N2 - Purpose: To compare clinical and pathologic outcomes of radical cystectomy for muscle invasive bladder cancer in relation to prior history of non-invasive urothelial carcinoma. Materials and methods: Retrospective data collected from 1,150 patients managed by radical cystectomy for urothelial carcinoma of the bladder from the Canadian Bladder Cancer Network were analysed. Patients with clinical stage T2 or more were included and divided into two groups: (Group 1) patients with prior history of non-invasive urothelial carcinoma (N = 365) and (Group 2) patients with clinical muscle invasive cancer de novo (N = 785). Variables analysed included patient age, gender, pathologic stage, adjuvant chemotherapy, recurrence and mortality. Results: Both groups were nearly equal in mean age and gender distribution, with mean ages of 67. 2 and 66. 7 years, and 79. 7 and 79. 5%, respectively (P = 0. 4 and 0. 9, respectively). The presence of preoperative hydronephrosis was 20. 8 and 32. 6% (P = 0. 0007) for groups 1 and 2, respectively. The rate of higher pathological stage (T3 or T4) was 36. 3 and 58% (P < 0. 0001), positive lymph nodes were 20. 1 and 28. 8% (P = 0. 002), and lymphovascular invasion was 31. 7 and 46. 2% (P = 0. 0001) for groups 1 and 2, respectively. The rate of adjuvant chemotherapy was 15. 5 and 23. 3% (P = 0. 002) for groups 1 and 2, respectively. None of the sampled patients received neoadjuvant chemotherapy. The overall survival (OS) and disease-specific survival (DSS) rates at 5 years were 62 and 70% for group 1 and 51 and 60% for group 2, respectively, while at 10 years, OS and DSS were 46 and 66% for group 1 and 35 and 49% for group 2, respectively (P = 0. 0001 and 0. 0002, respectively). Using multivariate analysis examining factors affecting recurrence and survival, we found that previous non-invasive bladder tumour history was associated with a significantly reduced risk of mortality and recurrence (Hazard ratio of 0. 7 for all risks, P = 0. 0002). Conclusion: Our retrospective study suggests that patients with non-invasive urothelial carcinoma of the bladder that progress to muscle invasion and require radical cystectomy appear to have better pathologic and clinical outcome than patients presenting with clinical muscle invasive disease de novo.

AB - Purpose: To compare clinical and pathologic outcomes of radical cystectomy for muscle invasive bladder cancer in relation to prior history of non-invasive urothelial carcinoma. Materials and methods: Retrospective data collected from 1,150 patients managed by radical cystectomy for urothelial carcinoma of the bladder from the Canadian Bladder Cancer Network were analysed. Patients with clinical stage T2 or more were included and divided into two groups: (Group 1) patients with prior history of non-invasive urothelial carcinoma (N = 365) and (Group 2) patients with clinical muscle invasive cancer de novo (N = 785). Variables analysed included patient age, gender, pathologic stage, adjuvant chemotherapy, recurrence and mortality. Results: Both groups were nearly equal in mean age and gender distribution, with mean ages of 67. 2 and 66. 7 years, and 79. 7 and 79. 5%, respectively (P = 0. 4 and 0. 9, respectively). The presence of preoperative hydronephrosis was 20. 8 and 32. 6% (P = 0. 0007) for groups 1 and 2, respectively. The rate of higher pathological stage (T3 or T4) was 36. 3 and 58% (P < 0. 0001), positive lymph nodes were 20. 1 and 28. 8% (P = 0. 002), and lymphovascular invasion was 31. 7 and 46. 2% (P = 0. 0001) for groups 1 and 2, respectively. The rate of adjuvant chemotherapy was 15. 5 and 23. 3% (P = 0. 002) for groups 1 and 2, respectively. None of the sampled patients received neoadjuvant chemotherapy. The overall survival (OS) and disease-specific survival (DSS) rates at 5 years were 62 and 70% for group 1 and 51 and 60% for group 2, respectively, while at 10 years, OS and DSS were 46 and 66% for group 1 and 35 and 49% for group 2, respectively (P = 0. 0001 and 0. 0002, respectively). Using multivariate analysis examining factors affecting recurrence and survival, we found that previous non-invasive bladder tumour history was associated with a significantly reduced risk of mortality and recurrence (Hazard ratio of 0. 7 for all risks, P = 0. 0002). Conclusion: Our retrospective study suggests that patients with non-invasive urothelial carcinoma of the bladder that progress to muscle invasion and require radical cystectomy appear to have better pathologic and clinical outcome than patients presenting with clinical muscle invasive disease de novo.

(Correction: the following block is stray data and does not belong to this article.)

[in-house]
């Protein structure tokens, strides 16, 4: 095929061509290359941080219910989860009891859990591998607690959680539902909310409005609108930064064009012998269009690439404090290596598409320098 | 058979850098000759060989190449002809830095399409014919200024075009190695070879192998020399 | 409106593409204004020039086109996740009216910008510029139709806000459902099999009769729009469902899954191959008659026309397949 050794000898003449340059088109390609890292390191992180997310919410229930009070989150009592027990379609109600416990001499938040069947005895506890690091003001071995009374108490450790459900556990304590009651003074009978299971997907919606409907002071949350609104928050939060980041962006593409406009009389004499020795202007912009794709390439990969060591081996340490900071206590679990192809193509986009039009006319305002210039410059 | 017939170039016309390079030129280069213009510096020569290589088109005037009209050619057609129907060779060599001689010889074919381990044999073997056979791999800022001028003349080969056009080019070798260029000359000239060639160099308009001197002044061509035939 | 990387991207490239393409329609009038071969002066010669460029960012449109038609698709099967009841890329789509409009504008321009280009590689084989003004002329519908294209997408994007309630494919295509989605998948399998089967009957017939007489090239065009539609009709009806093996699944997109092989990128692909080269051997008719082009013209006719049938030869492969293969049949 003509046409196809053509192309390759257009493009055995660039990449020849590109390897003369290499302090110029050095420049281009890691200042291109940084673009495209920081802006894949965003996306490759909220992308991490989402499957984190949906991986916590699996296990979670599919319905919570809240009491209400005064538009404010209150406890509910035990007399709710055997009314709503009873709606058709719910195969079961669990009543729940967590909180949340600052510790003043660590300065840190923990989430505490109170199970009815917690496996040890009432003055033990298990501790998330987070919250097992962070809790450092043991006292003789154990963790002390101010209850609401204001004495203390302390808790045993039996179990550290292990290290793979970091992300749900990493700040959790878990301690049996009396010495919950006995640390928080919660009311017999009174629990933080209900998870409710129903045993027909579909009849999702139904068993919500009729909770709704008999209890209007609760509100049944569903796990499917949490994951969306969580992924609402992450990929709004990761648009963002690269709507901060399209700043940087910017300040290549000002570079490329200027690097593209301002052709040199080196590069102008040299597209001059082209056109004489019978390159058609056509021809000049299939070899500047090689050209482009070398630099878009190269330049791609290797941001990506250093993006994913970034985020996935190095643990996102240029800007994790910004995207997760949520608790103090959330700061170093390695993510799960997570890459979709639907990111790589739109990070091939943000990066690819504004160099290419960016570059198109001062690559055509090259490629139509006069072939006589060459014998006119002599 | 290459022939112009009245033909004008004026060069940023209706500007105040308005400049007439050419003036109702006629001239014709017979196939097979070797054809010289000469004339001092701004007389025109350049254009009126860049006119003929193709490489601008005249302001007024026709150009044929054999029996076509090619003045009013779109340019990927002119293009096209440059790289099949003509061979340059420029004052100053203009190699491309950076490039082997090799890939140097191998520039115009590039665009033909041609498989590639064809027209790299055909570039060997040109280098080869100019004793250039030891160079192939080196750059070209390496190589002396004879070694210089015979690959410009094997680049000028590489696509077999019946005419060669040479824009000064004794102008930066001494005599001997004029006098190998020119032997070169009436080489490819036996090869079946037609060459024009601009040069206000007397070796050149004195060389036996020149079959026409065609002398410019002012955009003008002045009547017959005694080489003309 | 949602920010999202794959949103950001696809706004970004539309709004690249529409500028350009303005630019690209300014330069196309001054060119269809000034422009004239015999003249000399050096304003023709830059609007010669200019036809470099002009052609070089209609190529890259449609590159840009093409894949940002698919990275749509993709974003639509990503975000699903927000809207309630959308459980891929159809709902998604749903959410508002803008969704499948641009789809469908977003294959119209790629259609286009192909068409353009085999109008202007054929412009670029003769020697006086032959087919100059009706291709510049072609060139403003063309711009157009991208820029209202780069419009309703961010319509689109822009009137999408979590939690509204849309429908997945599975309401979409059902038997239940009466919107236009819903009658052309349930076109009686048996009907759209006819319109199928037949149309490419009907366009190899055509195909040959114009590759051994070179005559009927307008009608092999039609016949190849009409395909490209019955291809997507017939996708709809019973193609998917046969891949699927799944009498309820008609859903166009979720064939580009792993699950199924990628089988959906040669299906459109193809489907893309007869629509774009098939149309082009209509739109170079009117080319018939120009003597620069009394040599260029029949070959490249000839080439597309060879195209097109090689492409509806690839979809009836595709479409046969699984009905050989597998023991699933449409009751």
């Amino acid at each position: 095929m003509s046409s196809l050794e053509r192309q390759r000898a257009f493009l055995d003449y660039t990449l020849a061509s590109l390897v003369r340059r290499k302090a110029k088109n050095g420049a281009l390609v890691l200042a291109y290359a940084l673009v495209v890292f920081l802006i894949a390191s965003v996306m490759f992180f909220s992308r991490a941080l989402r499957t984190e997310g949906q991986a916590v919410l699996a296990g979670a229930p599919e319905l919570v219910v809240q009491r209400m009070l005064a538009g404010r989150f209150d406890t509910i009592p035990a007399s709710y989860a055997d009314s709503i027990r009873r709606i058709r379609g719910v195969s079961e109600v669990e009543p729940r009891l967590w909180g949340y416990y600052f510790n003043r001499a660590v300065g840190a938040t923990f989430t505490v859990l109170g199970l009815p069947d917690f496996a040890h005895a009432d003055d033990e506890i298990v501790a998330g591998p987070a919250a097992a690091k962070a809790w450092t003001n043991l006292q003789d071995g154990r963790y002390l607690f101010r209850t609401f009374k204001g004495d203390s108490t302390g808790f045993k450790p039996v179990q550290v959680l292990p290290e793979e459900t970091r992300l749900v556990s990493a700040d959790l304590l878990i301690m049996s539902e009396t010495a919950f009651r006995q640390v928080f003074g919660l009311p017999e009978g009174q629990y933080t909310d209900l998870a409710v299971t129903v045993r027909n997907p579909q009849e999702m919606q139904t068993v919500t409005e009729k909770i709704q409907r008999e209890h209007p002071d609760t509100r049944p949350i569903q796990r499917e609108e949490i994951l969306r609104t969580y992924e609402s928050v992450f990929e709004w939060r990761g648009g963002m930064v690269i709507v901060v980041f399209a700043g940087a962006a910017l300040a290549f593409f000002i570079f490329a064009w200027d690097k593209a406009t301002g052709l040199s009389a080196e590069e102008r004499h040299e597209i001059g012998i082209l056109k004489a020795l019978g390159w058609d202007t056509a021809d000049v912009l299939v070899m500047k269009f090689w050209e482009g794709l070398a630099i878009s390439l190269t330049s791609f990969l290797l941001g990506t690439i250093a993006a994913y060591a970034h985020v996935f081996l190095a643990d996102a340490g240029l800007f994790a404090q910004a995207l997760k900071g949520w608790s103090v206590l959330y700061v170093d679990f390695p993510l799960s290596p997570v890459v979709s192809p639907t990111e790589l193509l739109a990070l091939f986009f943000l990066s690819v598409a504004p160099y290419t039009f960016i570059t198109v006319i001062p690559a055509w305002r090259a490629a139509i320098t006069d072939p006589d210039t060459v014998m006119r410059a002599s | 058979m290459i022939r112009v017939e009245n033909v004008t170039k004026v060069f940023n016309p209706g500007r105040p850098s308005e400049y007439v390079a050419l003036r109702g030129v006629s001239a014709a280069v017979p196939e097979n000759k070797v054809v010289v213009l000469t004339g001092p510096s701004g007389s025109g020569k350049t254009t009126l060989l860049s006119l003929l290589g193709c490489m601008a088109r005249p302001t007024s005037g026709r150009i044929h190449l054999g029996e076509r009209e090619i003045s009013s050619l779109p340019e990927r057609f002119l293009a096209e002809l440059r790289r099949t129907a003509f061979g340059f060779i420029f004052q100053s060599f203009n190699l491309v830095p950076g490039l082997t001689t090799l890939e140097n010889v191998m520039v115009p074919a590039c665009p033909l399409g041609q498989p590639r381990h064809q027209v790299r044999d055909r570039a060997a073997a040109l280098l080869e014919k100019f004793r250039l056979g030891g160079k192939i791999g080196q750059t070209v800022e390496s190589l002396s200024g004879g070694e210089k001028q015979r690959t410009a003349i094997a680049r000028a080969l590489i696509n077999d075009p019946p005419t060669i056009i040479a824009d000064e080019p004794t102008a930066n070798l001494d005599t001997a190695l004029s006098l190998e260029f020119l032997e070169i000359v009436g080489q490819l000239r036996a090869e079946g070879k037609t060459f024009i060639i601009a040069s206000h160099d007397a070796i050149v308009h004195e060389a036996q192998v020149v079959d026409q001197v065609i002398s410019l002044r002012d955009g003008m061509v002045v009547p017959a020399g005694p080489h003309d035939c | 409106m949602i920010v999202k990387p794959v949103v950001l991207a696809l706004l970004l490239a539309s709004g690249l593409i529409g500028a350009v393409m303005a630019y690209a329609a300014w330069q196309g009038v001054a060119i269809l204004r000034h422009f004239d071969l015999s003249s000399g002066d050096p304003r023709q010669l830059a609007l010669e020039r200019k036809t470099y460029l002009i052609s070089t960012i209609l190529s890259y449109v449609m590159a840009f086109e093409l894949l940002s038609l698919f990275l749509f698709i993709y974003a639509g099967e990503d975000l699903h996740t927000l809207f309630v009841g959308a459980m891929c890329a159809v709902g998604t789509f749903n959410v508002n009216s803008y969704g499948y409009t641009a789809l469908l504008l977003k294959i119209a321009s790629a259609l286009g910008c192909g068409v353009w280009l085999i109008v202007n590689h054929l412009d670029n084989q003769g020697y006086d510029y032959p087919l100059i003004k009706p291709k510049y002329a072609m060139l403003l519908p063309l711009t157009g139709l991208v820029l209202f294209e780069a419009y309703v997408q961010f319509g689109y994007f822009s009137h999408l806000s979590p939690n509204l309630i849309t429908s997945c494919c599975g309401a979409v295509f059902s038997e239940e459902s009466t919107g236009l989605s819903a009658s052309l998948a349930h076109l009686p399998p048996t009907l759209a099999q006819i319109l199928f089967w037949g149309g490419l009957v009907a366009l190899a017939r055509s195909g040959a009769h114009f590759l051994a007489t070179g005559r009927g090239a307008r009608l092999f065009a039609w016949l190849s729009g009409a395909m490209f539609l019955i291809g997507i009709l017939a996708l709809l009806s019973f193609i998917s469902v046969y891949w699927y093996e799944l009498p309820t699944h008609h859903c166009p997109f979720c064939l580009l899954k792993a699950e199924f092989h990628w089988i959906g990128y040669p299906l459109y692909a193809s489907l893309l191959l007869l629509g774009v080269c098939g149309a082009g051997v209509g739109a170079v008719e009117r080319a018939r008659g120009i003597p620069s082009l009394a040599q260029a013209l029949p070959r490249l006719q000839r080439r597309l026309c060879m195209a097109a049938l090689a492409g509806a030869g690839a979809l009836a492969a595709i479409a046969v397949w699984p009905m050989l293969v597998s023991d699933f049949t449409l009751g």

KW - Bladder cancer

KW - History

KW - Muscle invasive

KW - Non-invasive

KW - Outcomes

KW - Radical cystectomy